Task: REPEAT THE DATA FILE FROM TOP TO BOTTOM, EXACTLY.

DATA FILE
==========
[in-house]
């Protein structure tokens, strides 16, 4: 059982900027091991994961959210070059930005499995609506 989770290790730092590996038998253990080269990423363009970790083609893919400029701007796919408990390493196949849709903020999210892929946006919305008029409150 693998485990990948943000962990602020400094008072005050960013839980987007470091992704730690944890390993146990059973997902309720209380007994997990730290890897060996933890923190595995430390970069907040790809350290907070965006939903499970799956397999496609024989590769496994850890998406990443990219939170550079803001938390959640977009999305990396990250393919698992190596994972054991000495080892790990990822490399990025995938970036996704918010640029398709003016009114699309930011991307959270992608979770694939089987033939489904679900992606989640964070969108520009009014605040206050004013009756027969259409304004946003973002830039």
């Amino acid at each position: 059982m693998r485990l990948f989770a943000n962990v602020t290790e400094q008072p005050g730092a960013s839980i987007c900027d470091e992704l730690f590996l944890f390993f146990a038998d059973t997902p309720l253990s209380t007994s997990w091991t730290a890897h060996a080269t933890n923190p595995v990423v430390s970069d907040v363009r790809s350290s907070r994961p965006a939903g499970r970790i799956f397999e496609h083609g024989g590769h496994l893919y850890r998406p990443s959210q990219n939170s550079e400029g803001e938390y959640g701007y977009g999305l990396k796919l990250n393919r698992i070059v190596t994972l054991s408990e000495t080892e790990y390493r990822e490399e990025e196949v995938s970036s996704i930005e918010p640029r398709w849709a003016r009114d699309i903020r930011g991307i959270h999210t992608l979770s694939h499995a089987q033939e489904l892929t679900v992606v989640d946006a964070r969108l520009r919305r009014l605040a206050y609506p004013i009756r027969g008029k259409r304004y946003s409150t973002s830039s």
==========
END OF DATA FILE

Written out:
[in-house]
């Protein structure tokens, strides 16, 4: 059982900027091991994961959210070059930005499995609506 989770290790730092590996038998253990080269990423363009970790083609893919400029701007796919408990390493196949849709903020999210892929946006919305008029409150 693998485990990948943000962990602020400094008072005050960013839980987007470091992704730690944890390993146990059973997902309720209380007994997990730290890897060996933890923190595995430390970069907040790809350290907070965006939903499970799956397999496609024989590769496994850890998406990443990219939170550079803001938390959640977009999305990396990250393919698992190596994972054991000495080892790990990822490399990025995938970036996704918010640029398709003016009114699309930011991307959270992608979770694939089987033939489904679900992606989640964070969108520009009014605040206050004013009756027969259409304004946003973002830039």
């Amino acid at each position: 059982m693998r485990l990948f989770a943000n962990v602020t290790e400094q008072p005050g730092a960013s839980i987007c900027d470091e992704l730690f590996l944890f390993f146990a038998d059973t997902p309720l253990s209380t007994s997990w091991t730290a890897h060996a080269t933890n923190p595995v990423v430390s970069d907040v363009r790809s350290s907070r994961p965006a939903g499970r970790i799956f397999e496609h083609g024989g590769h496994l893919y850890r998406p990443s959210q990219n939170s550079e400029g803001e938390y959640g701007y977009g999305l990396k796919l990250n393919r698992i070059v190596t994972l054991s408990e000495t080892e790990y390493r990822e490399e990025e196949v995938s970036s996704i930005e918010p640029r398709w849709a003016r009114d699309i903020r930011g991307i959270h999210t992608l979770s694939h499995a089987q033939e489904l892929t679900v992606v989640d946006a964070r969108l520009r919305r009014l605040a206050y609506p004013i009756r027969g008029k259409r304004y946003s409150t973002s830039s």